Recently on our DUI forum a user asked, “I went out last night to a bar. I drank several beers, took a few shots, and finished the night off with a couple of glasses of wine. I decided I was fine to drive home, but I was stopped and arrested for DUI. Will I be charged with a criminal offense or is the DUI arrest some type of administrative infraction more like speeding or parking in a handicapped space?”
Criminal and civil penalties for DUI
Driving under the influence (DUI) is a criminal offense. Like other criminal offenses, you can be charged with either a misdemeanor or a felony, depending on the severity of the offense. If convicted of driving under the influence you can also expect severe fines and penalties such as a driver’s license suspension, potential jail time, potential installation of an ignition interlock device, and probation.
What happens after my DUI arrest?
If you have been arrested for DUI, you will be required to appear in court. Your first court appearance is called an arraignment. At your arraignment the court will notify you of the charges against you, and you will have a chance to enter your plea.
Although you may be able to handle the arraignment without a lawyer, after the arraignment you will need to contact a DUI lawyer and discuss the evidence the state has against you. In some cases, your defense lawyer will be able to negotiate a plea agreement with the prosecution. If the prosecution does not have sufficient evidence to win their case or you are not guilty of the charges, you can fight them and force the state to try your case in court.
Now, we’ve mentioned that your DUI will definitely be a criminal offense. Whether or not it will be a felony or a misdemeanor, however, will depend on a variety of factors such as:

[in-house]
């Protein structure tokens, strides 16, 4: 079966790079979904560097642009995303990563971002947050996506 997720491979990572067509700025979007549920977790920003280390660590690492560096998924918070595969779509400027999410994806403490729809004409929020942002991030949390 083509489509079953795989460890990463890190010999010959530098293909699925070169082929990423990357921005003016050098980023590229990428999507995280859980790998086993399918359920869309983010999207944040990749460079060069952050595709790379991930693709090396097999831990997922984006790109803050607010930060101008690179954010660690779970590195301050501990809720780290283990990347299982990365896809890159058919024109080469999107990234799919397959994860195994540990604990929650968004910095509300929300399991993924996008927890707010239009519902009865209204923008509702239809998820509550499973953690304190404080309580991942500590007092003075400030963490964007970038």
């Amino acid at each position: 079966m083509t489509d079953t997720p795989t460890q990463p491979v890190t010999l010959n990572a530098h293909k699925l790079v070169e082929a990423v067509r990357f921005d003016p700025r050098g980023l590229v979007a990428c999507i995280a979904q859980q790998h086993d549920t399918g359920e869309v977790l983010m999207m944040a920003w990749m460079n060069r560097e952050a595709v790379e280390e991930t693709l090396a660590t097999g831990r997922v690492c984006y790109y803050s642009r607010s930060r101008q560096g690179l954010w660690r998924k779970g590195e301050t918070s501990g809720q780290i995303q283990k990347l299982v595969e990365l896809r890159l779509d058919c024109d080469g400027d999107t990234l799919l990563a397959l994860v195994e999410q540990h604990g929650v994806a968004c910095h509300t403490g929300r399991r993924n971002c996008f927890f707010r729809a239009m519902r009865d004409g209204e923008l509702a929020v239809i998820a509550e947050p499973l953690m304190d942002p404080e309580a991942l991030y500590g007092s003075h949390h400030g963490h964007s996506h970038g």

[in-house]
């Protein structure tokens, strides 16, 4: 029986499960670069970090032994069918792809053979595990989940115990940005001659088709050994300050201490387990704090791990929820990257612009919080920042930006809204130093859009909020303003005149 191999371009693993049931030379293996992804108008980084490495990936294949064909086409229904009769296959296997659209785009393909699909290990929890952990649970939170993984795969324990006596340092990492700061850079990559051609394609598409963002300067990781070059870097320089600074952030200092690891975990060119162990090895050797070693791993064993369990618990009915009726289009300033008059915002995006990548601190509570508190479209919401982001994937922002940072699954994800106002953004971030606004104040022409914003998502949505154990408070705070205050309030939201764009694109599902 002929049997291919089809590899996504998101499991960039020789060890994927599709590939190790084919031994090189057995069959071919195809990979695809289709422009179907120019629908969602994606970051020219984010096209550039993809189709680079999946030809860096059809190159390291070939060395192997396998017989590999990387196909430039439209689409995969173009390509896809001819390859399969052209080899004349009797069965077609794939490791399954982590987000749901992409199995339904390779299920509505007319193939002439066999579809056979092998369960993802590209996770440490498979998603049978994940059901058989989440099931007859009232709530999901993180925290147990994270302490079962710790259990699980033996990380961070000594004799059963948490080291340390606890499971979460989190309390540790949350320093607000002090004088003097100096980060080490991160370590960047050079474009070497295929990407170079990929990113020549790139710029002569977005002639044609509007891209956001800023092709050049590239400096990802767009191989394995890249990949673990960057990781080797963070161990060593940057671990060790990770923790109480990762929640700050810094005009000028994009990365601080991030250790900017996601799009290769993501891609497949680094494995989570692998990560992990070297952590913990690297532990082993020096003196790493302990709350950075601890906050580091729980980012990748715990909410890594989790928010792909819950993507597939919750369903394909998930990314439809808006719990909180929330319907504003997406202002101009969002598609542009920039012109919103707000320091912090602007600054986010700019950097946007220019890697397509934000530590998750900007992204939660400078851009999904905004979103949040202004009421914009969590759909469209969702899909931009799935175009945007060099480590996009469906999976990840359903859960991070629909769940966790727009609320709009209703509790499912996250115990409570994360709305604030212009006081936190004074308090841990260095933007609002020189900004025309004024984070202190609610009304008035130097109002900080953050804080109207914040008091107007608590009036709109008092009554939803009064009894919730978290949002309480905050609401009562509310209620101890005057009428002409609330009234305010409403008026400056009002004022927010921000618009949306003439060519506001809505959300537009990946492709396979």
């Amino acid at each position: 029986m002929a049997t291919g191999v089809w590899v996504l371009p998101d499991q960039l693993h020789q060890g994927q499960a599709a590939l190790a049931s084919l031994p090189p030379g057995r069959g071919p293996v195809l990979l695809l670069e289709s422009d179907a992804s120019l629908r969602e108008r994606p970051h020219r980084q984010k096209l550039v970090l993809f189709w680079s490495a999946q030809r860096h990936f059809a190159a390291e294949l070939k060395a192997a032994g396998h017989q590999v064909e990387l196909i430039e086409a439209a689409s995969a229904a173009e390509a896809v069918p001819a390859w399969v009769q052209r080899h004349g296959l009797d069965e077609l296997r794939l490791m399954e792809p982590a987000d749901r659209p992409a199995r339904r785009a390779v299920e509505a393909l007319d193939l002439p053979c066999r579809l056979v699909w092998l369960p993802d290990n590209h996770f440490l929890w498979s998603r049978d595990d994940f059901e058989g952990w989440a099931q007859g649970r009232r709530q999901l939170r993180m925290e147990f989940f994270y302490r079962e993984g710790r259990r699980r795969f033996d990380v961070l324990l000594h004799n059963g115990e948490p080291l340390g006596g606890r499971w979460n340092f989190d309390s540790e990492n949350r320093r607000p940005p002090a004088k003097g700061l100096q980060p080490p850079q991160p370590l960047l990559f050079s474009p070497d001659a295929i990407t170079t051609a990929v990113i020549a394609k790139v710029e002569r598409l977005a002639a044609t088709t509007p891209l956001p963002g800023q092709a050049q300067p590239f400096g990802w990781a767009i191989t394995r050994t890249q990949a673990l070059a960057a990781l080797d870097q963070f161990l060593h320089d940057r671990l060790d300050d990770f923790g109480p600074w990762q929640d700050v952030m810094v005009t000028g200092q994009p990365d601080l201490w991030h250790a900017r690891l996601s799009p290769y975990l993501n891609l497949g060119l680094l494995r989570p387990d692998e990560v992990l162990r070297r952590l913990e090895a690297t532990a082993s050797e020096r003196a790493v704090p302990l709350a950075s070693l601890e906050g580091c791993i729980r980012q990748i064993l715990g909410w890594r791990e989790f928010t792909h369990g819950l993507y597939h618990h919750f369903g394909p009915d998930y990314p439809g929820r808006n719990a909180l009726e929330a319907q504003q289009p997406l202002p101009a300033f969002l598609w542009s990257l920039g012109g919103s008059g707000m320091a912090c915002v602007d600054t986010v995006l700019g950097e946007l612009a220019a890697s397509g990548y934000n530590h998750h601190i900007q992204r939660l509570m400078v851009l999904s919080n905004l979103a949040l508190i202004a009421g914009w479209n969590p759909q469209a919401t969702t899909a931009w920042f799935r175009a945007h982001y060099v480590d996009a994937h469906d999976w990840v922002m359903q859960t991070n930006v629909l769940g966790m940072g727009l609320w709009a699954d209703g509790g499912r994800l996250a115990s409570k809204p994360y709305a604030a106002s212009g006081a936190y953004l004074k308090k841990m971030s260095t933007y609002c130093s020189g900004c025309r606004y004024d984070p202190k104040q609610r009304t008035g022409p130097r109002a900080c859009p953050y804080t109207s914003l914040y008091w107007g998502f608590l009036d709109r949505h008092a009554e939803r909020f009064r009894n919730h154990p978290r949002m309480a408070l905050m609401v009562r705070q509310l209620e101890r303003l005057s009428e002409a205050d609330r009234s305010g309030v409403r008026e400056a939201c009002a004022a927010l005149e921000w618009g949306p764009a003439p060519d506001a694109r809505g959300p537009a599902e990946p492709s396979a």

- The number of previous DUI convictions.
- Whether or not another person was injured.
- Whether there are other aggravating factors such as a minor present at the time of the DUI arrest.
Administrative license suspension assessed without DUI conviction
Individuals who are stopped for DUI and either refuse to submit to a chemical test or who submit to a test and have a blood alcohol concentration of 0.08% or higher can also have administrative penalties assessed by the state. Penalties vary but generally include an administrative license suspension. The length of the suspension will vary based on the number of times a person has previously refused or failed a test.
Another issue which many drivers are not aware of is that their license can be confiscated at the time of the DUI stop and arrest. In fact, your license may be taken by the arresting officer at the moment you fail or refuse the chemical test. What’s worse, your license may remain suspended even if you are ultimately found not guilty of DUI.
Even a first time DUI arrest and conviction can be a serious criminal offense with long-term ramifications.
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